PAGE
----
By Chito Chavez
As authorities are currently preoccupied with containing the dreaded novel coronavirus disease-2019 (COVID-19) pandemic, a toxic watchdog on Saturday claimed that errant dealers of dangerous mercury-laced cosmetics took advantage of the crisis “as they ply their toxic goods online.”
Environmental group EcoWaste Coalition scored the web-based trade of skin whitening cosmetics containing mercury, a toxic chemical that is banned in cosmetics, after detecting a proliferation of product advertisements in popular online shopping sites amid the enhanced community quarantine (ECQ).
“Online distributors of personal care products, particularly facial creams banned by the government for containing mercury, appear to be having a field day while the doors of discount malls and stores are closed due to the ECQ,” said Thony Dizon, chemical safety campaigner, EcoWaste Coalition.
Dizon said that they “suspect these unscrupulous dealers are busy taking orders for delivery once the ECQ has been lifted by the authorities.’’
The Quezon City based group pointed to the numerous third-party ads in Lazada, Shopee, and Carousell for skin lightening cosmetics that are among those banned by the Food and Drug Administration (FDA) for lacking market authorization or for containing mercury.
Among the FDA-banned skin whitening cosmetics being sold via online shopping sites are Collagen Plus Vit E, Feique, Golden Pearl, Goree, Jiaoli and S’Zitang facial creams, the EcoWaste Coalition reported.
Dizon said that Republic Act 9711, or the Food and Drug Administration Act of 2009, bans the manufacture, importation, exportation, sale, offering for sale, distribution, transfer, non-consumer use, promotion, advertising, or sponsorship of any health products without the proper authorization from the FDA, while the ASEAN Cosmetic Directive prohibits mercury and its compounds in the composition of cosmetic products.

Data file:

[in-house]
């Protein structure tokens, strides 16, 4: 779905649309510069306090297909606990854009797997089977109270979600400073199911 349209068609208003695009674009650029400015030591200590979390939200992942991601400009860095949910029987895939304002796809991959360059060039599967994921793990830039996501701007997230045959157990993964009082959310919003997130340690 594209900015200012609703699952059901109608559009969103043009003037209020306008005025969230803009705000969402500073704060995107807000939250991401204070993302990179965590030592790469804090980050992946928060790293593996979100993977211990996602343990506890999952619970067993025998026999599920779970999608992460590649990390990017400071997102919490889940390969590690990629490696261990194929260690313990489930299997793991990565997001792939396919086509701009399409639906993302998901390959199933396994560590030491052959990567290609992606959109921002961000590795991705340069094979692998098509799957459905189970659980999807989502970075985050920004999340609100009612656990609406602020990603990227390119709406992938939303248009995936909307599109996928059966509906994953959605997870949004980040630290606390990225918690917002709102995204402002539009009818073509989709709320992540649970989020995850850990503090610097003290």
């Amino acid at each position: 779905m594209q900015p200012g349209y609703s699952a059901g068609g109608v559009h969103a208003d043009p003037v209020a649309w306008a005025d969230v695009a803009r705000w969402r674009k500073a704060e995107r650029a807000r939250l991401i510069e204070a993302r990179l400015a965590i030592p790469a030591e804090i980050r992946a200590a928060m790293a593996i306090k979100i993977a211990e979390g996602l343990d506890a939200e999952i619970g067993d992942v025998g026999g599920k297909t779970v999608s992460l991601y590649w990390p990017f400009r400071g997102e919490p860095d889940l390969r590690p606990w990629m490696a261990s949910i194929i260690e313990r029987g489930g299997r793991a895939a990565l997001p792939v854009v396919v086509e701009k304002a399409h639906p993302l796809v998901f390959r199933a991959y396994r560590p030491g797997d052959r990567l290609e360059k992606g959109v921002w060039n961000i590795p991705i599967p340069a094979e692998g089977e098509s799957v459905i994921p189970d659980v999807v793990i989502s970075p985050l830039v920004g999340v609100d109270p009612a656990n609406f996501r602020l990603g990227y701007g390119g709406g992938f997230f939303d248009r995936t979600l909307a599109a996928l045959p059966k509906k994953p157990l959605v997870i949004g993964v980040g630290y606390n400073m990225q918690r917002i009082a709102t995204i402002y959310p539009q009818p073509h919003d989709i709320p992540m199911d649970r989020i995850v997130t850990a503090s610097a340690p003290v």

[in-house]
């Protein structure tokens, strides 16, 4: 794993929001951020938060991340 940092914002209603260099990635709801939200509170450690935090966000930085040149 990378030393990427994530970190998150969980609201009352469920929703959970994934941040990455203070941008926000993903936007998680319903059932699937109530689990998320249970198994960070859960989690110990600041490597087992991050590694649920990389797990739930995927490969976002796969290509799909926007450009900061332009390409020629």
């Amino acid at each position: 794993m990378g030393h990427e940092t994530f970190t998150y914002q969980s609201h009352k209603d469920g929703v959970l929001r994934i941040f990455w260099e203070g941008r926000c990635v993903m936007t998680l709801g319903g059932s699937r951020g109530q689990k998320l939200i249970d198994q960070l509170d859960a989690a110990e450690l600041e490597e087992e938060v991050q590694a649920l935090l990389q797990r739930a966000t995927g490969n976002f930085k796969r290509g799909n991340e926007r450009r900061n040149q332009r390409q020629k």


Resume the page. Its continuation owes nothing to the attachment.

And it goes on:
For the health and safety of their customers, EcoWaste Coalition appealed to online shopping platforms to take down ads for FDA-banned skin whitening cosmetics and for them to adopt stringent policies and procedures that will bar the sale of unauthorized cosmetics, particularly those containing harmful ingredients such as mercury.
“The decisive action by online shopping platforms to remove these unlawful cosmetics from their sites will help in advancing the country’s National Action Plan for the Phase-Out of Mercury-Added Products and the Management of the Associated Mercury-Containing Wastes in line with the Minamata Convention,” Dizon said.
The said mercury treaty, which the Philippine government signed in 2013 but has yet to ratify, sets a global phase-out by 2020 of skin whitening cosmetics, including creams, lotions, and soaps with mercury above 1 part per million (ppm).
The World Health Organization (WHO) said “adverse health effects of the inorganic mercury contained in skin lightening creams and soaps include kidney damage, skin rashes, skin discoloration and scarring, reduction in the skin’s resistance to bacterial and fungal infections, anxiety, depression, psychosis, and peripheral neuropathy.”
Studies have also shown that increased mercury levels in the body have been linked with hormonal and menstrual disorders, infertility, and miscarriage.